Join John Mauldin's private readers’ circle, today.


by Gary D. Halbert

December 18, 2012

US Birth Rate Hits New Low – A Nation of Singles


1.  US Birth Rate Falls to Record Low in 2011

2.  Birth Rate Needed to Maintain Current Population

3.  A Nation of Singles – Implications For the Future

4.  How Did We Become a Nation of Singles?

5.  Conclusions –…

Get Varying Expert Opinions in One Publication with John Mauldin’s Outside the Box
Every week, celebrated economic commentator John Mauldin highlights a well-researched, controversial essay from a fellow economic expert. Whether you find them inspiring, upsetting, or outrageous... they’ll all make you think Outside the Box. Get the newsletter free in your inbox every Wednesday.

Discuss This


We welcome your comments. Please comply with our Community Rules.


Page 1 of 3  1 2 3 > 

Ronald Nimmo

Dec. 30, 2012, 4:46 p.m.

To Adam Kizner: Excessive tolerance is as much of a problem as narrow-mindedness. Just because tolerance, in and of itself, is a virtue, it does not necessarily follow that it is a virtue in unlimited degree or amount.

Ronald Nimmo

Dec. 30, 2012, 4:30 p.m.

Some countries do need to reduce their birth rates. Most Moslem countries fall into this category, as well as many African countries (Moslem or otherwise). But the advanced and Western countries do not need to do so because they are not even reproducing enough to replace themselves.

David Fischer 37051

Dec. 27, 2012, 5:23 p.m.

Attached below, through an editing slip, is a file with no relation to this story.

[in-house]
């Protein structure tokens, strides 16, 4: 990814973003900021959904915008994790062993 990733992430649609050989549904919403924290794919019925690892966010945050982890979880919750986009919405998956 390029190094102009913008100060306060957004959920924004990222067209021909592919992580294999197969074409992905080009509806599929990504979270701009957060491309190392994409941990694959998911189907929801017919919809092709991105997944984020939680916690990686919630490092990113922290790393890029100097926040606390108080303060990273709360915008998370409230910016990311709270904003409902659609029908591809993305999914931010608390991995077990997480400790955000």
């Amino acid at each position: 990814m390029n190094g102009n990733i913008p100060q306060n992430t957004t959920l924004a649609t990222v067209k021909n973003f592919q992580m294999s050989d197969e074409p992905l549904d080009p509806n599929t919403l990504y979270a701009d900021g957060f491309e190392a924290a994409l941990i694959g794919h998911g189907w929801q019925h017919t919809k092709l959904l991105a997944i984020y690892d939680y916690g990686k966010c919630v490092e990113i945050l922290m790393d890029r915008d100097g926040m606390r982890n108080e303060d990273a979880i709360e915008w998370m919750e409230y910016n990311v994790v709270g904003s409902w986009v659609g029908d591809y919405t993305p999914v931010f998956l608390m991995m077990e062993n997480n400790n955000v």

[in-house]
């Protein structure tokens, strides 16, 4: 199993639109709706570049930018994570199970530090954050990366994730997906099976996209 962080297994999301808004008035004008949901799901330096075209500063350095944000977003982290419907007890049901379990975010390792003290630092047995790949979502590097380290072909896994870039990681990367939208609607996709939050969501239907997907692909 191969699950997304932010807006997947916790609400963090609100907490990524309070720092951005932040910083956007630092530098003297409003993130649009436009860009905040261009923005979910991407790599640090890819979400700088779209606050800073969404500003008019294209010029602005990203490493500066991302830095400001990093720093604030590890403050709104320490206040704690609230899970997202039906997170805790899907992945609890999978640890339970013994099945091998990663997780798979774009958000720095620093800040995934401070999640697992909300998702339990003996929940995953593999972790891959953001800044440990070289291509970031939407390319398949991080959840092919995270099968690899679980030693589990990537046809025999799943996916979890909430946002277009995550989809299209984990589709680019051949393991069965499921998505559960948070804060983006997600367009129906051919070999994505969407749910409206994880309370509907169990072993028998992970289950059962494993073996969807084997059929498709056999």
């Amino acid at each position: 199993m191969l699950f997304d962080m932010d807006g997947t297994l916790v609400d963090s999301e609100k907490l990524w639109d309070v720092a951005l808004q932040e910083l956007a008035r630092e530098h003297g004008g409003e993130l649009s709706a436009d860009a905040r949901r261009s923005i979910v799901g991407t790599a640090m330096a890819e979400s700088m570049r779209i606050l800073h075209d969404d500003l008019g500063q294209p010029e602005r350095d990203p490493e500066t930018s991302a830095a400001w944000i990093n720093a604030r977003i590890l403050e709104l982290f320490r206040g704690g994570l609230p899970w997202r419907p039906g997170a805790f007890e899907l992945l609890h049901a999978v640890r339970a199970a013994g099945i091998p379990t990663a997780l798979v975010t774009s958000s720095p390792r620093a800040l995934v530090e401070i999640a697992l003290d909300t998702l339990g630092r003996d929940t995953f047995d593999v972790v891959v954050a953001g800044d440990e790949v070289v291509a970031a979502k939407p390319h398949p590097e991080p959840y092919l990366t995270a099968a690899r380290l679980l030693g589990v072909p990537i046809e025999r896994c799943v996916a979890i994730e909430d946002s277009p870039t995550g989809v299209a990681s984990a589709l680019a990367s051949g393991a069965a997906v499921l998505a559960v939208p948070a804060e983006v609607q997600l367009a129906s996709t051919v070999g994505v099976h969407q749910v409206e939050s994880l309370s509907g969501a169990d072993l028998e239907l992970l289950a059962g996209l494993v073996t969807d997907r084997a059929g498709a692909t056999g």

Marriage and fertility are inversely proportional to women’s rights.

Mark Respinger

Dec. 25, 2012, 11:04 p.m.

Instesting that Gary is talking about a boom in the birth rate after a recession. I’m almost certain a more accurate test for this would be to look at the birth rate in correlation with the employment rate or average wage, both of which would probably show much less sensational changes.

Also, with regard to the voting stats, we can see that younger people are much more likely to be unmarried. Thus saying that unmarried people are more likely to vote Democrat, is highly distorted by the stat that young people are more likely to vote Democrat. To be useful, the unmarried stats really need to be broken down by age categories, or other categories that typically divide people along party lines.

david edwards 31158

Dec. 25, 2012, 2:34 a.m.

I work as a corporate rep in BB and Wallmart on the weekends.  Up untill this year I really saw any pregnant women, five six a year.  This year year what ever store I go to during my 4hr shift, I now see 2 pregnant women on the average.  The record was six pregnant woman in a Wallmart.  I live in MD near DC I don’t know if this is DC metro area phenom or not.  I would like to know if other people have seen this.

Brett Spurr

Dec. 24, 2012, 3:34 p.m.